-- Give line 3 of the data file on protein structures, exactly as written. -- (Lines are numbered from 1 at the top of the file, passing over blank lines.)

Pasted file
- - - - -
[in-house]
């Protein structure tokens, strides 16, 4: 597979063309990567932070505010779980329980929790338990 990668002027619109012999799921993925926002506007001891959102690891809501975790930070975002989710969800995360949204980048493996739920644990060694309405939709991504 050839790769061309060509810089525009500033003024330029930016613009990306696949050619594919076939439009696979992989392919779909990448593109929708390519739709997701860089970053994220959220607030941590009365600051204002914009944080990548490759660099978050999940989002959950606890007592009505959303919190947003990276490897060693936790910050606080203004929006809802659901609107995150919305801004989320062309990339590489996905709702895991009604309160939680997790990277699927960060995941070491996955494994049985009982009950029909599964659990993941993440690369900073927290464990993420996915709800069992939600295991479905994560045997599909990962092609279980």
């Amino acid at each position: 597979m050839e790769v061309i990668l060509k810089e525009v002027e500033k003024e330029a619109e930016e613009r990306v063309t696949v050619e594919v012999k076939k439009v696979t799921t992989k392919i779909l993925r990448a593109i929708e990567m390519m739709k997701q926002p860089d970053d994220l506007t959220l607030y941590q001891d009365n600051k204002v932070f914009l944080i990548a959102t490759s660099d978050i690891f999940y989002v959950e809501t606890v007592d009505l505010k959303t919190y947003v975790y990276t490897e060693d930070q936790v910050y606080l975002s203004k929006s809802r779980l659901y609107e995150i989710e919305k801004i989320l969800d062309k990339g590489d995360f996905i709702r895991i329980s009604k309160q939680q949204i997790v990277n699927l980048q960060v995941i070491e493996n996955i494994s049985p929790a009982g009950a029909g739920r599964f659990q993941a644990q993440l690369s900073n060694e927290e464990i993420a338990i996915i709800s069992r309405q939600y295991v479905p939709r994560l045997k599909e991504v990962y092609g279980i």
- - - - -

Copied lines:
């Amino acid at each position: 597979m050839e790769v061309i990668l060509k810089e525009v002027e500033k003024e330029a619109e930016e613009r990306v063309t696949v050619e594919v012999k076939k439009v696979t799921t992989k392919i779909l993925r990448a593109i929708e990567m390519m739709k997701q926002p860089d970053d994220l506007t959220l607030y941590q001891d009365n600051k204002v932070f914009l944080i990548a959102t490759s660099d978050i690891f999940y989002v959950e809501t606890v007592d009505l505010k959303t919190y947003v975790y990276t490897e060693d930070q936790v910050y606080l975002s203004k929006s809802r779980l659901y609107e995150i989710e919305k801004i989320l969800d062309k990339g590489d995360f996905i709702r895991i329980s009604k309160q939680q949204i997790v990277n699927l980048q960060v995941i070491e493996n996955i494994s049985p929790a009982g009950a029909g739920r599964f659990q993941a644990q993440l690369s900073n060694e927290e464990i993420a338990i996915i709800s069992r309405q939600y295991v479905p939709r994560l045997k599909e991504v990962y092609g279980i």